"I did," says the largest of the meatheads - a buzzcut giant about
300lbs. "Now get out of the damn pool!"
And you would, if you saw this guy. You'd get out of the pool.
Sharpish. But Keuning's just standing there, his eyes blazing. "How
about you get in the pool?" he yells. "Let's dance
Laughter breaks out throughout the bar. The funniest part about it
is Keuning's not kidding - the soft-bellied pasty rocker with the
girly hair wants to fight the Fridge. And what's more, he nearly
does. When he eventually gets out of the pool he gives the feller a
shove, triggering the typical meat-head overkill response. They jump
him, prone him out and yank him out of the hotel in a full nelson,
leaving soggy footprints as he goes. And all the way, Keuning is
snarling at them: "You fucking bitches! You feel good about yourself
now? Fucking bitches!"
"Ha ha!" Vannucci's standing there in his black Y-fronts, rubbing
his hands like it's Christmas. "This one is for the book!"
The next afternoon, I find Brandon Flowers on a sun lounger in a
Hollywood mansion, waiting to get his picture taken. He seems
"No one listened to the record," he says. "At the one in New York
people sat and listened, but this one we were background music.
That's not... We're not really..."
He shrugs. It's a slow day. Soporific. The clouds are swollen, the
air is close. The only sounds to be heard are the caw of birds, a
faraway helicopter, the lulling vhut-vhut of sprinklers. And the
faint mumbling of a band nursing a hangover. When the make-up girl
tries to liven things up with some music, she couldn't have picked a
better tune - Dr Dre's "Keep Their Heads Ringing'".
"Don't get the wrong idea," says Flowers, as a wardrobe woman paws
at him with a lint roller. "Last night isn't typical. We don't get
in trouble every time we go out. That's just Dave. Seriously, if he
has a fuse at all, it's about that big.'
Still, it must make for good tour stories.
"That was probably the best one, last night. Touring gets pretty
repetitive. We did 300 shows in a year once and you become like
robots. I would be doing shows and not missing a word, but I'd be
thinking about conversations I had and what I did that day."
No trashed hotel rooms, no hurling TVs out of windows?
"No... I mean, that stuff - it used to be if you threw a TV out of a
window, there had to be some cosmic reason behind it, some
mythology. In the Sixties, it was probably exciting and new. But
now, when I hear about people doing that, I just think they're
What about the sex and drugs?
"None of us have a live-fast, die-young thing. I love the earth, I
think it's beautiful and I want to stick around. It's the same with
our career. We could leave now, and there's gonna be people that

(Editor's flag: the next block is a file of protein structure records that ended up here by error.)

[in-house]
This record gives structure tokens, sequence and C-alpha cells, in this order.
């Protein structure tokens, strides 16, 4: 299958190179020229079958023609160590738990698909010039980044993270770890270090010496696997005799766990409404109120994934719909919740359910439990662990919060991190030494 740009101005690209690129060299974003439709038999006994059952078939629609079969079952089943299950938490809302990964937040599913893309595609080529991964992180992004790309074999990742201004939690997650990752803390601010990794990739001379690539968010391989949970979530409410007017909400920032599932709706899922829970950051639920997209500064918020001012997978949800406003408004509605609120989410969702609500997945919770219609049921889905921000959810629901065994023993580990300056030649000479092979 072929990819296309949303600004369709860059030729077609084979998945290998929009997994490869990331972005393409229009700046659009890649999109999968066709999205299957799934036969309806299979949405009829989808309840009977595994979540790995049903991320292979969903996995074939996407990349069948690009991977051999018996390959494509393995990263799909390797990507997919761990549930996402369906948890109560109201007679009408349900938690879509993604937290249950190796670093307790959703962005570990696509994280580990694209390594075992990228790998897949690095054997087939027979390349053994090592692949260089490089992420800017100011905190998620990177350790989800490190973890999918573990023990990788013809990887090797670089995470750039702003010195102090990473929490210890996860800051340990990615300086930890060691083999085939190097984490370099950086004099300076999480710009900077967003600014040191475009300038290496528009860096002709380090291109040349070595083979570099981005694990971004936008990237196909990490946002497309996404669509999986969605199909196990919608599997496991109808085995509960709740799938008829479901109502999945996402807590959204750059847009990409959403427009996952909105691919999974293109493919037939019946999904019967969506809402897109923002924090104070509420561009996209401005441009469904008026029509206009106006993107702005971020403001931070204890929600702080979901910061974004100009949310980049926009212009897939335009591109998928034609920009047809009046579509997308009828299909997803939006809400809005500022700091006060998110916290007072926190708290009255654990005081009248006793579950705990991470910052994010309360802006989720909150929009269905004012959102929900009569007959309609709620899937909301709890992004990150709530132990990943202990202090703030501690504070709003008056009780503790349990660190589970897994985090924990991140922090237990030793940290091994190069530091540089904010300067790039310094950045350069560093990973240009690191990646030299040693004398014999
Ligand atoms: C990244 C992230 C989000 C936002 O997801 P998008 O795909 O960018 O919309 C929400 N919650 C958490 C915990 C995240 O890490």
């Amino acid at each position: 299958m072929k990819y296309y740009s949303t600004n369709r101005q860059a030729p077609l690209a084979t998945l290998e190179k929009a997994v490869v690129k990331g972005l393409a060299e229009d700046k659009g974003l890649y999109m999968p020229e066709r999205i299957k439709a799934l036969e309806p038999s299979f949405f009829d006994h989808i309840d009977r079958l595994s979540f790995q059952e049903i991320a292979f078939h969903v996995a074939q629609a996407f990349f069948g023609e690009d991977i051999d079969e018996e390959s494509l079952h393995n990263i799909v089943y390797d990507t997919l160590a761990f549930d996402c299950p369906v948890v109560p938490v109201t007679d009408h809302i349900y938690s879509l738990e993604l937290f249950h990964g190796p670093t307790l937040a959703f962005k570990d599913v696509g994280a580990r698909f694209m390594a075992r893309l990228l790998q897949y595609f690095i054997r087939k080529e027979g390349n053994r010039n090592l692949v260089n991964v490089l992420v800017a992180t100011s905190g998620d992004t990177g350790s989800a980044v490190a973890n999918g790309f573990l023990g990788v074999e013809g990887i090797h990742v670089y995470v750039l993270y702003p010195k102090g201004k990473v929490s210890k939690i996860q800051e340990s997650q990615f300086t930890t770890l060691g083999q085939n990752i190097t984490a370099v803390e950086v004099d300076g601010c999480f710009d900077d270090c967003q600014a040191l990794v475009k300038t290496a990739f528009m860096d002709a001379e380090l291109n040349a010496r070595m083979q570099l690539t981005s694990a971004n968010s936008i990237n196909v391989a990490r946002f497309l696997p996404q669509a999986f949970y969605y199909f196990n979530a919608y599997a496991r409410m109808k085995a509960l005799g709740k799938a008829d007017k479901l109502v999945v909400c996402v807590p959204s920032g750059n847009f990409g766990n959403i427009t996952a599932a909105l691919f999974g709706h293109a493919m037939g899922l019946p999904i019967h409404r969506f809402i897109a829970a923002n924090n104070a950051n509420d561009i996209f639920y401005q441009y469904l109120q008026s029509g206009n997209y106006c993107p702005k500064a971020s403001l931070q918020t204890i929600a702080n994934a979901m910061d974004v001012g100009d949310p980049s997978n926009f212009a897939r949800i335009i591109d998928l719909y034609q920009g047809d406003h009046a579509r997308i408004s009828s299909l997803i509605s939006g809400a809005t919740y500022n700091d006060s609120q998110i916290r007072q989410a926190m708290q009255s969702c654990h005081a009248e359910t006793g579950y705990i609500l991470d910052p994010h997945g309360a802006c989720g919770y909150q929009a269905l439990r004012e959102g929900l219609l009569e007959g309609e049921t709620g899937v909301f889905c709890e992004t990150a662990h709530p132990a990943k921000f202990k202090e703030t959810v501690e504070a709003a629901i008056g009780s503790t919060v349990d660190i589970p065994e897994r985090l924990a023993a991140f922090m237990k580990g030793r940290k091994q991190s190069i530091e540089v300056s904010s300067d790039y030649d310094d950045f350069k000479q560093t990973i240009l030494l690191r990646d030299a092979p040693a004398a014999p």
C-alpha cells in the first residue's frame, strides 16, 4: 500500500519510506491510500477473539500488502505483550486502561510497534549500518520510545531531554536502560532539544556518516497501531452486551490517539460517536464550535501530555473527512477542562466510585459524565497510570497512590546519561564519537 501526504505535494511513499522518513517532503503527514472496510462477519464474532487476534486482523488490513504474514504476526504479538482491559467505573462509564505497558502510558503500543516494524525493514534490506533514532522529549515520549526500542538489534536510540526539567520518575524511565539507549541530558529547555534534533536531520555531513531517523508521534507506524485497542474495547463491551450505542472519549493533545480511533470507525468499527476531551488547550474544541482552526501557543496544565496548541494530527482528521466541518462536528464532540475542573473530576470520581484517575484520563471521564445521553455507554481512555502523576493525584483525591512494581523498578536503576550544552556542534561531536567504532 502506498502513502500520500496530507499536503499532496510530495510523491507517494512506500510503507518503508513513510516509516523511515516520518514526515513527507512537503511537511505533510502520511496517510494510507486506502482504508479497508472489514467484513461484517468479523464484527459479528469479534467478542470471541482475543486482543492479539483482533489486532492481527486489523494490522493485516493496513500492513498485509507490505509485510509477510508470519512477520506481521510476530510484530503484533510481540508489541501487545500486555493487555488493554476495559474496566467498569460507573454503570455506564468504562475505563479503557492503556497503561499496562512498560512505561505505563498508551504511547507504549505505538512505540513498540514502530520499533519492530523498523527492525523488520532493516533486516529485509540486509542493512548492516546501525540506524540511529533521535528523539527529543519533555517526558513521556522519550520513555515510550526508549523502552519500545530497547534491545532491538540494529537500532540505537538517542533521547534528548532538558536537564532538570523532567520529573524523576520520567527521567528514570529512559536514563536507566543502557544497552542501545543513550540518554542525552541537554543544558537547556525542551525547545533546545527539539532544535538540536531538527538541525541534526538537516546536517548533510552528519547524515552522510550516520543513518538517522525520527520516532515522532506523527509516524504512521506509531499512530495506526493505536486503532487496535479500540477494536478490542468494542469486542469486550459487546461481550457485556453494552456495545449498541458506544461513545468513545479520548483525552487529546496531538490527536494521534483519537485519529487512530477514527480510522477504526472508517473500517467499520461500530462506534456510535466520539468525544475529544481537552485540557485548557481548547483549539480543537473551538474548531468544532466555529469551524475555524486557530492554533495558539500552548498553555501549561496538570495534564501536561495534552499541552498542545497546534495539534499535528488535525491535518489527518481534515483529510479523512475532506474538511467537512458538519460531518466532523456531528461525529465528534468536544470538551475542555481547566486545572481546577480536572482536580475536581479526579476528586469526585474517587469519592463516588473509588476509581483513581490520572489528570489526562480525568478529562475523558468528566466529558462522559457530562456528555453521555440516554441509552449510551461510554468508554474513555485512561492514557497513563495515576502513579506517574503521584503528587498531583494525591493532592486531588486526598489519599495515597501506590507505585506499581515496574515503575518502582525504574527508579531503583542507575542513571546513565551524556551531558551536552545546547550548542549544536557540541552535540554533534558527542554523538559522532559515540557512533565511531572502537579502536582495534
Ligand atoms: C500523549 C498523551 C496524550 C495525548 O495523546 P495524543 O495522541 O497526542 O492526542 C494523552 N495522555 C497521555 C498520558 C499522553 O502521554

will remember us in 30 years. But we want to stick around."
Don't you at least want to try the sex and drugs thing? Know what
"Well, I still have those tugs of wanting to do things that I think
I'm supposed to do because I'm in a rock'n'roll band. And it sounds
fun when you read about it - people hanging out in hotel rooms for
three days together. But David Gilmour said he wished he hadn't done
any of that stuff. And that's David Gilmour."
So what are you saying - does the rock star myth need updating?
"Well, bands are businesses. The Killers is a business. And we have
to be happy with what our company's producing. We approve every
picture, every article, if there's ever going to be anything in
movies or... A lot of bands leave it up to their manager or their
label but we don't. We want to look back on our career and be
Maybe it's not so surprising that a band from Las Vegas, American's
Gomorrah, should be so disciplined and driven. The children of
drinkers often turn out soberer than the rest of us - they've seen
it all before, they're not impressed.
But in Flowers' case, there's more to it. He's a Mormon - not a
lapsed or lip-service Mormon, but a genuine believer in the Church
of Jesus Christ of Latter-day Saints. He even goes to temple.
"I think it helps my outlook," says Flowers, sheepishly. "I told you
about those tugs I get... so you know, it helps." Certainly it was
the Mormon in him that married his sweetheart last year, at just the
point when women everywhere would start hurling themselves at him.
It might be a stretch to say that he's applying to rock stardom the
traditional Mormon virtues of hard work and simplicity. But it's a
stretch that a Mormon should be a rock star at all. Few institutions
are less "rock" than the Mormon church - it's one of the most
conservative and stentorian institutions in America. "I think Bob
Dylan said you can't be a Mormon and cool," grins Flowers. "But I
don't know. I feel pretty cool, sometimes."
Another mystery about Brandon Flowers is the source of his endless
confidence. No question, he's a talented singer and songwriter, but
it he really as good as he thinks he is? Is anyone as good as he
thinks he is? Maybe his cockiness is just self-doubt in reverse. But
it doesn't come across like that. Flowers won't get in your face
like Liam Gallagher. He's more assured. He just knows.